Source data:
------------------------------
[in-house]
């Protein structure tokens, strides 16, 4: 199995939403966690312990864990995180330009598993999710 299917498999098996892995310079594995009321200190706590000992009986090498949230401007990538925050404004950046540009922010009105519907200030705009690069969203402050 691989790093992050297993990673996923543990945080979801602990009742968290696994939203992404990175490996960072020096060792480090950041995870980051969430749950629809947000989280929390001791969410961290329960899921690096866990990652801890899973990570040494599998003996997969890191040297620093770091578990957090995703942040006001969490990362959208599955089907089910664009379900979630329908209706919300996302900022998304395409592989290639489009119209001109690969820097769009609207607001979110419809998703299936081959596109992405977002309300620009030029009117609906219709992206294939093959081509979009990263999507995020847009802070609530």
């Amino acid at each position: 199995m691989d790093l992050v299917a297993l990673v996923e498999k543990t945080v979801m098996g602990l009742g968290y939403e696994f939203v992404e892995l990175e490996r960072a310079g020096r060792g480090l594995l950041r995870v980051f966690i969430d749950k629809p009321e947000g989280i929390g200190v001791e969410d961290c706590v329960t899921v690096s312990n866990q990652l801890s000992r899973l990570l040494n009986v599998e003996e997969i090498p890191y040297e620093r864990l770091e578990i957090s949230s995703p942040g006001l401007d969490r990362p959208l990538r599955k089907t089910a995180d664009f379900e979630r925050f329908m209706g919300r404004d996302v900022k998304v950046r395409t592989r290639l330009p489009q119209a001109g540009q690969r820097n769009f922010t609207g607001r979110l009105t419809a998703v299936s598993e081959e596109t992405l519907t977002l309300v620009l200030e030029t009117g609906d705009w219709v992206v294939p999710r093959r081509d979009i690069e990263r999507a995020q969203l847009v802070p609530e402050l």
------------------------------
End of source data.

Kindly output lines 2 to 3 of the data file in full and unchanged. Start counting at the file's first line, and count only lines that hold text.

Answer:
């Protein structure tokens, strides 16, 4: 199995939403966690312990864990995180330009598993999710 299917498999098996892995310079594995009321200190706590000992009986090498949230401007990538925050404004950046540009922010009105519907200030705009690069969203402050 691989790093992050297993990673996923543990945080979801602990009742968290696994939203992404990175490996960072020096060792480090950041995870980051969430749950629809947000989280929390001791969410961290329960899921690096866990990652801890899973990570040494599998003996997969890191040297620093770091578990957090995703942040006001969490990362959208599955089907089910664009379900979630329908209706919300996302900022998304395409592989290639489009119209001109690969820097769009609207607001979110419809998703299936081959596109992405977002309300620009030029009117609906219709992206294939093959081509979009990263999507995020847009802070609530």
């Amino acid at each position: 199995m691989d790093l992050v299917a297993l990673v996923e498999k543990t945080v979801m098996g602990l009742g968290y939403e696994f939203v992404e892995l990175e490996r960072a310079g020096r060792g480090l594995l950041r995870v980051f966690i969430d749950k629809p009321e947000g989280i929390g200190v001791e969410d961290c706590v329960t899921v690096s312990n866990q990652l801890s000992r899973l990570l040494n009986v599998e003996e997969i090498p890191y040297e620093r864990l770091e578990i957090s949230s995703p942040g006001l401007d969490r990362p959208l990538r599955k089907t089910a995180d664009f379900e979630r925050f329908m209706g919300r404004d996302v900022k998304v950046r395409t592989r290639l330009p489009q119209a001109g540009q690969r820097n769009f922010t609207g607001r979110l009105t419809a998703v299936s598993e081959e596109t992405l519907t977002l309300v620009l200030e030029t009117g609906d705009w219709v992206v294939p999710r093959r081509d979009i690069e990263r999507a995020q969203l847009v802070p609530e402050l």